Wednesday, February 1, 2012


Tonight I went to to log my workout scores for today, & instead have ended up writing a new post.  The first thing I read in the recent comments was a question I used to have to answer for myself all the time:  how do you eat healthy when time & money are scarce?  
I have found that it is very hard to eat healthy & save money unless you make time to prepare your meals.  If you rely on grocery store or restaurant conveniences, you pay with money, calories, & food quality.  No matter how busy my schedule is, 99% of the time I make time to prepare healthy meals, just like I do for exercise. 

Below are some of the tips & meals I lived off of when I worked full time, went to school full time, had an hour long commute 1-way each day, & was trying to get out of debt (I'm glad those days are over!).  I still prepare meals in bulk & use many of these tips.  I know that I don't have all of the answers to this question & you may not like the limited tips/meals I suggest; if anyone reading this has ideas, please share them!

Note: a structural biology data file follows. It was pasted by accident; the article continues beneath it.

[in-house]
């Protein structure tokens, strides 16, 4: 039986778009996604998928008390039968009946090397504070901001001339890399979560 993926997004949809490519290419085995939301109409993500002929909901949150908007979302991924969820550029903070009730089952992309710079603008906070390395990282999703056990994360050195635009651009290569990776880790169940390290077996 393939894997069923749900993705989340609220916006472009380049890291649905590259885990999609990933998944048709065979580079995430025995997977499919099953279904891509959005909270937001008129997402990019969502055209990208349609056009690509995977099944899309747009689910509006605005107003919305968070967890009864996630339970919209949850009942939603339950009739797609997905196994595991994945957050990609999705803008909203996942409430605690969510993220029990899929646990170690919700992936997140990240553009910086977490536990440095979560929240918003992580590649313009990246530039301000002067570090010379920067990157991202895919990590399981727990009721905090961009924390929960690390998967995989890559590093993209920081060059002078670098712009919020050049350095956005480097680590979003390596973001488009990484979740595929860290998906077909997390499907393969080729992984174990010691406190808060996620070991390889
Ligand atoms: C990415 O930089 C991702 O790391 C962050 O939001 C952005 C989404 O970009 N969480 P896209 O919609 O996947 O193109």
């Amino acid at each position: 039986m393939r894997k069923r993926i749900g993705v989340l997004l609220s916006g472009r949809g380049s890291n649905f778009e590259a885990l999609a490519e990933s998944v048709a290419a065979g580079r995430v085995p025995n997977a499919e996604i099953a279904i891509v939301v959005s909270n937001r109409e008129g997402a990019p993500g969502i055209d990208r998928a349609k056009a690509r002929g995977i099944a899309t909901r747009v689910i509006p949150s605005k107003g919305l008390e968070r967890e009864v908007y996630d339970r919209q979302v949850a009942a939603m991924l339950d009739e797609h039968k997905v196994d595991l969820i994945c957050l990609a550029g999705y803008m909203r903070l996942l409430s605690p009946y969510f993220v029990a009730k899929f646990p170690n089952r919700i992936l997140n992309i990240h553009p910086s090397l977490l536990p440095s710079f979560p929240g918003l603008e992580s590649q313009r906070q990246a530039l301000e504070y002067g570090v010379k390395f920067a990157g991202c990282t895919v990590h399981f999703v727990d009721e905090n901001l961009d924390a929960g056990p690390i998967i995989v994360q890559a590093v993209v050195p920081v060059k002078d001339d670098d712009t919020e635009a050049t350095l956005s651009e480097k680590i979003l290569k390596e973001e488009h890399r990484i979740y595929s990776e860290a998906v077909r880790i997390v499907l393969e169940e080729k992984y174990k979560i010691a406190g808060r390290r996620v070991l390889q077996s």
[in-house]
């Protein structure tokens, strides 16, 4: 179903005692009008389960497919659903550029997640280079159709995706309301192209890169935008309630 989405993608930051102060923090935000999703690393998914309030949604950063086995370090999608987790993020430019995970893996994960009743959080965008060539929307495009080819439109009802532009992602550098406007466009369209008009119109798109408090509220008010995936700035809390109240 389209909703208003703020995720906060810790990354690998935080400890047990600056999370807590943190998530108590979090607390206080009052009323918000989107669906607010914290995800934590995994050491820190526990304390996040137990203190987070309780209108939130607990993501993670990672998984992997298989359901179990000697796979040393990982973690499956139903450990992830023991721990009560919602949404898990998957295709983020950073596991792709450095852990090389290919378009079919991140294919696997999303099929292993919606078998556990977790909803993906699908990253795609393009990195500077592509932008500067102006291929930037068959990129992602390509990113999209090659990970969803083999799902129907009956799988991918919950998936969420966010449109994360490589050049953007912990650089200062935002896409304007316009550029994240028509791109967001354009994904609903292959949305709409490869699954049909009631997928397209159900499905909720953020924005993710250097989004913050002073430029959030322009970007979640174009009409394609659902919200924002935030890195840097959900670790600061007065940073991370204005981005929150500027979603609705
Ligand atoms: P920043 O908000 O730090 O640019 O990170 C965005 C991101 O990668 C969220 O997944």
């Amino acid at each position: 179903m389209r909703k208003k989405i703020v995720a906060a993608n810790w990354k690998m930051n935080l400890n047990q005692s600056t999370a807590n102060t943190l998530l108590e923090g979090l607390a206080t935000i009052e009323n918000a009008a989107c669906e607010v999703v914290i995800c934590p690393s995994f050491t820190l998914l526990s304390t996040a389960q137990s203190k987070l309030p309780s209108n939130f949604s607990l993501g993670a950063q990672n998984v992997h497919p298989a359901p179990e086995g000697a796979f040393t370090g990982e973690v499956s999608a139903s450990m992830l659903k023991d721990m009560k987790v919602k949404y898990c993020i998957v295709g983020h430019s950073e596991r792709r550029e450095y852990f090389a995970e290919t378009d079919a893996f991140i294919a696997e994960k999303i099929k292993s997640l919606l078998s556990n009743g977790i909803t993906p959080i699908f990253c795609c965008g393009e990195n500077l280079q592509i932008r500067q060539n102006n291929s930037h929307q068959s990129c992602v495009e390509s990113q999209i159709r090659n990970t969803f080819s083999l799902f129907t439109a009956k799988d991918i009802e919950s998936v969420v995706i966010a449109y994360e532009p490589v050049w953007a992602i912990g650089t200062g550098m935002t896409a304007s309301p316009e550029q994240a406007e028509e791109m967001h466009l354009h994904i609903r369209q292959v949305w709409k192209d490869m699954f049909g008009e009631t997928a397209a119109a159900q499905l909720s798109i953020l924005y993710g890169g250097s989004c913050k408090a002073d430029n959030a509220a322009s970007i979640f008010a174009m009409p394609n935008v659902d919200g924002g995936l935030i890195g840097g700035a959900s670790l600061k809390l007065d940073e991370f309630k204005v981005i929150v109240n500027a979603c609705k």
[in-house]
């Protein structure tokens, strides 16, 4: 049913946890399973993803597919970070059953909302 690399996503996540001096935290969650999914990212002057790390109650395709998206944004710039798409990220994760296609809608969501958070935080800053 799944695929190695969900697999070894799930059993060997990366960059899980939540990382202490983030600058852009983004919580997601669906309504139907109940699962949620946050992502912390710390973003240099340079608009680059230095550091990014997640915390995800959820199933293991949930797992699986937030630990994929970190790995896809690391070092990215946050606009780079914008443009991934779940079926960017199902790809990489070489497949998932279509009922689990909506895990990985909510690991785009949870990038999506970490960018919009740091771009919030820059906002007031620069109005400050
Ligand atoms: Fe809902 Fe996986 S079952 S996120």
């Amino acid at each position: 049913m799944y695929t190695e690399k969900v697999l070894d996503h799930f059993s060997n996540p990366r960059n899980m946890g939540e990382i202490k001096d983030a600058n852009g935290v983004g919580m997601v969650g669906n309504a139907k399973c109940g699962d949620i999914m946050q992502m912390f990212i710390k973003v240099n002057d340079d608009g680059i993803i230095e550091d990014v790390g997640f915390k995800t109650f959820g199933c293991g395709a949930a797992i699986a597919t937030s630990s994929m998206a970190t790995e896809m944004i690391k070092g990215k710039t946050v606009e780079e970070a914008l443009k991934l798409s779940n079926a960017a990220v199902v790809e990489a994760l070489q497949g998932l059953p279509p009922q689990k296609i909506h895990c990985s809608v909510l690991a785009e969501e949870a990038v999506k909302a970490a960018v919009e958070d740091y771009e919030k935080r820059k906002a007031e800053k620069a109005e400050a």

1.  If you have a 1-3 hour bit of time available in your week, cook/prepare multiple meals in bulk.  This will save you money & time.  I used to cook during the 1-2 days a week I didn't have to work after class.  If you can, prepare more than one meal at once.  For example, two soups with the same base can be prepared & cooked at the same time.  You can also make salad bases while the soup cooks.  You can make 3 bulk meals in the time it takes to make 1 batch of soup.
2.  Try to plan meals with common ingredients.
3.  When meal planning, improvise with what you have....don't pick 5 recipes from a book, buy all of the ingredients, & end up with half-used items that go to waste.  Instead, get used to keeping healthy staples on hand that you use as a base for meals & accompany them with fresh produce/meat/protein/dairy.  
4.  If you are not a morning person, prepare as much of your breakfast & lunch as you can before going to bed.
5.  Wash dishes & clean up the kitchen as you go.  That will keep you from having a mountain of dishes to clean after marathon sessions in the kitchen.